Gavin Bazunu: I joined Man City to be the number one goalkeeper

Irishman open to going anywhere on loan ‘which will help aid my progression’

Ireland goalkeeper Gavin Bazunu in action during the recent win over Andorra. Photograph: Bagu Blanco/Inpho

Ireland goalkeeper Gavin Bazunu in action during the recent win over Andorra. Photograph: Bagu Blanco/Inpho

 

Shamrock Rovers can take plenty of credit for helping Gavin Bazunu attain his current status as Republic of Ireland starter, three games not out, and Manchester City goalkeeper (almost certainly, he will be loaned out again next season).

Bazunu does not look 19 years-old, nor does he carry himself like a teenager, and that has been the case for as far back as the Rovers cognoscenti can remember.

“When the first shot went in we were nervous for him,” Shane Robinson, the club’s academy director, told The Irish Times about Bazunu’s debut against Luxembourg last March.

“The academy had never had someone who played for the first team and gone on to be capped at international level. I think the commentator said it was a nice easy one but it hopped right in front of him, and he killed it.”

Relief crashed over Robinson and the tightly knit Rovers management, led by sporting director Stephen McPhail, as they did more than simply nurture this exceptional talent from Firhouse. The club also shelled out €6,500 to allow Bazunu complete his Leaving Certificate as he was making the transition from Tallaght to Manchester.

“How he dealt with the occasion was the same as how he dealt with his debut for our Under-15s, Under-17s, Under-19s,” Robinson elaborated. “That calming presence, no matter what team he plays with, is there. So defenders trust him.”

Bazunu agrees.

“I suppose most of it comes from the fact I’ve been training at a first team level from such a young age. I was in training with the Shamrock Rovers first team from the age of 14 so being around the first team dressing room for that period gave me the confidence and understanding of how to speak to your teammates and what’s needed from a goalkeeper.

“I understand what the experienced players and the older players in the team want from a goalkeeper. They just want to know that there’s someone behind them who has the confidence to be able tell them where to be and when to be [there].”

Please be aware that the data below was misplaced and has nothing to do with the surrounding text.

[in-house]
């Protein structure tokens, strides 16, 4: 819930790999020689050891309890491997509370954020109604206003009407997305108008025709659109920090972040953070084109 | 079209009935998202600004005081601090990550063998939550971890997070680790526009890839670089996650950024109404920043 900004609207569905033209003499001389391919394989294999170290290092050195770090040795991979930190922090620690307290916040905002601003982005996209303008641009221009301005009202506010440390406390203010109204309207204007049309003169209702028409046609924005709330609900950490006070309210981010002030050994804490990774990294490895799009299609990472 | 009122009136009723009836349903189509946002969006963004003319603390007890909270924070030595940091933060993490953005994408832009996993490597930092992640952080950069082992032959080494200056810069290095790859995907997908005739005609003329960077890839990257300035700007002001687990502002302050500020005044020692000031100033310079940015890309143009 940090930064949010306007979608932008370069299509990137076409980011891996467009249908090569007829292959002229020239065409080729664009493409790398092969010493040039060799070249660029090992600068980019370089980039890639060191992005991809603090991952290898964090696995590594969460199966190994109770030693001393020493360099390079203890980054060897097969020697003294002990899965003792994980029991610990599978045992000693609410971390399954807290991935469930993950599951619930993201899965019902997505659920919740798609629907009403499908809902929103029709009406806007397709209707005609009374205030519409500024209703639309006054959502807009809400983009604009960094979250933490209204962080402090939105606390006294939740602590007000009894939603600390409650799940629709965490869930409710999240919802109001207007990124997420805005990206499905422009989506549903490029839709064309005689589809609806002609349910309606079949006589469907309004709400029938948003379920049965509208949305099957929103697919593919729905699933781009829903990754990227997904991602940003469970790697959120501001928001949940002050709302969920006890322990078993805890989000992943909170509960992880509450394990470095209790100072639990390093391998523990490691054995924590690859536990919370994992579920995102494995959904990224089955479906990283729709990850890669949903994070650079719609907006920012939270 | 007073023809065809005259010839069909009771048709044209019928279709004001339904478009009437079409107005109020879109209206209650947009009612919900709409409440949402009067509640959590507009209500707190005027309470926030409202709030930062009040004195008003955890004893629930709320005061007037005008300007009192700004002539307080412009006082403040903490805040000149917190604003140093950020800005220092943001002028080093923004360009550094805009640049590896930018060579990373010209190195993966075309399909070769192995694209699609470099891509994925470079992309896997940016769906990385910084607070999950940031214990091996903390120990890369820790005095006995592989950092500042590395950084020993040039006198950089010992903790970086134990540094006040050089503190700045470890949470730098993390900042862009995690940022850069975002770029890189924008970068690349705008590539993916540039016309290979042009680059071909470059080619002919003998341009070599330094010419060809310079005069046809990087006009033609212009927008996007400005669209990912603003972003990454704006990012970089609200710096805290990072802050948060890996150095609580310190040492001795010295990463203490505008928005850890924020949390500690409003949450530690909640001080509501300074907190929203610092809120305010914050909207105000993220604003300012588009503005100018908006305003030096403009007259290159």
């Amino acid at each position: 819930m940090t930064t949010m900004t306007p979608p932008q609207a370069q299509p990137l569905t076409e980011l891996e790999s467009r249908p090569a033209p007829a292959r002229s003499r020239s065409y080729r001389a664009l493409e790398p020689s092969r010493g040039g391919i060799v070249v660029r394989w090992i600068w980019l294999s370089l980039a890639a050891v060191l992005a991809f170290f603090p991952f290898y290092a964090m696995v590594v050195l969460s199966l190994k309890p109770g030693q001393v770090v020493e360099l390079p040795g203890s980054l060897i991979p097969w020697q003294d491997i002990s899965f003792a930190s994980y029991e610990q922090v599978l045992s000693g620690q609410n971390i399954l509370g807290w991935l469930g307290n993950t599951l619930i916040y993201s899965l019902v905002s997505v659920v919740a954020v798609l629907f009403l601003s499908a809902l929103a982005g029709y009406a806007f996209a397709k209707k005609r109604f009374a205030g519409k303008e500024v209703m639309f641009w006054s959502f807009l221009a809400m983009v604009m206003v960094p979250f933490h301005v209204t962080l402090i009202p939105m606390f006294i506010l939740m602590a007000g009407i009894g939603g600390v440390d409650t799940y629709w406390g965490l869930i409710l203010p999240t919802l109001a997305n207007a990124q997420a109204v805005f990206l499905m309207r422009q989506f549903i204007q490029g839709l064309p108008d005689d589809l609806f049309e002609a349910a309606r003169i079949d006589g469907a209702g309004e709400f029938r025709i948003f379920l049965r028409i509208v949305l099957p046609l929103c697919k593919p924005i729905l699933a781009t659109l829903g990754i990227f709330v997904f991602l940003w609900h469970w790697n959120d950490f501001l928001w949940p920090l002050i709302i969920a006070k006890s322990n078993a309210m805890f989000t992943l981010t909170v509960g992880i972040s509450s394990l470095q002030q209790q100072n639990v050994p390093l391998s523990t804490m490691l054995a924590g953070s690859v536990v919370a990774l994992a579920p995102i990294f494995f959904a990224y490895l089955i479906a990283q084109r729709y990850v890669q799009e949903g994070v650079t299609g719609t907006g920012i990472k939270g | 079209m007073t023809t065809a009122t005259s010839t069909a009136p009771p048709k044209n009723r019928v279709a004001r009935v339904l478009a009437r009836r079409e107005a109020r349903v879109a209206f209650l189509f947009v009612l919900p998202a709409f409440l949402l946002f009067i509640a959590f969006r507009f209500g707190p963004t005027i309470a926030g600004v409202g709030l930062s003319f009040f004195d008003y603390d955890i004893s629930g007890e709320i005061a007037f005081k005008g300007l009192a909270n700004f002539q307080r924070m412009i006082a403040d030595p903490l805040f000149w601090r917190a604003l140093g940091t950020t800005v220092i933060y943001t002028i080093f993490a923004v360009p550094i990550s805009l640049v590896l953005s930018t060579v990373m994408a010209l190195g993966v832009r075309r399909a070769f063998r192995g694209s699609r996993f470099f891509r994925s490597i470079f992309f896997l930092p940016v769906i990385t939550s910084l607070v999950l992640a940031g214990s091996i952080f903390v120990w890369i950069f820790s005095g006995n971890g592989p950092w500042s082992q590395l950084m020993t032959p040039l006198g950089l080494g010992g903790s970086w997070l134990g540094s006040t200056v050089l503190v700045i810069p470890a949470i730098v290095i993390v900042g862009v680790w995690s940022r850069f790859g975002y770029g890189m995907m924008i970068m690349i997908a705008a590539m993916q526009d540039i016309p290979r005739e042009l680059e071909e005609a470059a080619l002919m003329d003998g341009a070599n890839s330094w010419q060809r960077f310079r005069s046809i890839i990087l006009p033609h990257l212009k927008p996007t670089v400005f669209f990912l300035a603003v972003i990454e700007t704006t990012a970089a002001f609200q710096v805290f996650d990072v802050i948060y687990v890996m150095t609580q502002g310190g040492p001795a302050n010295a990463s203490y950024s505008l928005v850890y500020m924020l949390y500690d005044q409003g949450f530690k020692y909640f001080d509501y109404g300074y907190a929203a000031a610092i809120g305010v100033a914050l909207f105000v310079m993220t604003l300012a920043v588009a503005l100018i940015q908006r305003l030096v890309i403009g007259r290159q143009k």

Perilous

Of course, goalkeeping is a perilous profession. Andorra centre half Marc Vales came far too close to joining Gerson Rodrigues as a name that will haunt the current Ireland player until their number is called decades from now. Neither goal has been laid at Bazunu’s feet, but he was still asked if an internal inquest had taken place around how a centre half, playing in the second tier of Norwegian football, was allowed ghost into the box and plant a free header.

Gavin Bazunu with fellow Irish goalkeepers Mark Travers and Caoimhin Kelleher during a training session in Andorra. Photograph: Bagu Blanco/Inpho
Gavin Bazunu with fellow Irish goalkeepers Mark Travers and Caoimhin Kelleher during a training session in Andorra. Photograph: Bagu Blanco/Inpho

“No, not really,” Bazunu replied. “It was disappointing to concede - it shouldn’t have really happened - but we had a lot of good things in the game and if we keep focusing on them we have a really good chance of improving as a team.”

He was prodded some more about his positioning despite the blame appearing to lie squarely with James McClean losing Vales.

“If I had a deeper position I might have had more of a chance to save the goal but my opinion on it is I am going to be as aggressive as possible to stop any potential cross.

“Like, there was another cross I came out for in the game and I don’t think I would have been able to come for it if I wasn’t as aggressive.

“I am definitely going to learn from it and the other lads will look back on it and see what they can improve on, but there were a lot of positives to take from the game.”

Such pragmatism, mixed with his imposing frame and commanding voice on the pitch, makes it easy to see why defenders will trust him in the coming seasons, especially if he manages to dislodge Ederson, the most expensive goalkeeper on the planet with a current valuation of €100 million.

“I wouldn’t have gone to Manchester City unless I thought I could be the number one goalkeeper,” said Bazunu. “Every day, that’s what I work towards. That’s the goal.”

It would be another surprise - like all Bazunu’s moves to date - if Stephen Kenny gives him a fourth consecutive start for Ireland against Hungary tomorrow, mainly because 22 year-old Liverpool reserve Caoimhín Kelleher is still hunting a first cap.

But come September, if he is appearing regularly for whatever club City believe will play their possession-based style, it is plausible that Darren Randolph will be bumped from the number one slot.

“I am open to going anywhere which will help aid my progression as a footballer,” said Bazunu. “That decision isn’t up to me. In my personal opinion, it was a brilliant experience for me [to play for Rochdale last season], to get out and play so many games.

“There were situations where I had to make a lot of saves or had a lot of the ball. I feel I improved with every game and had a lot to learn. My opinion is that game time is very important.”

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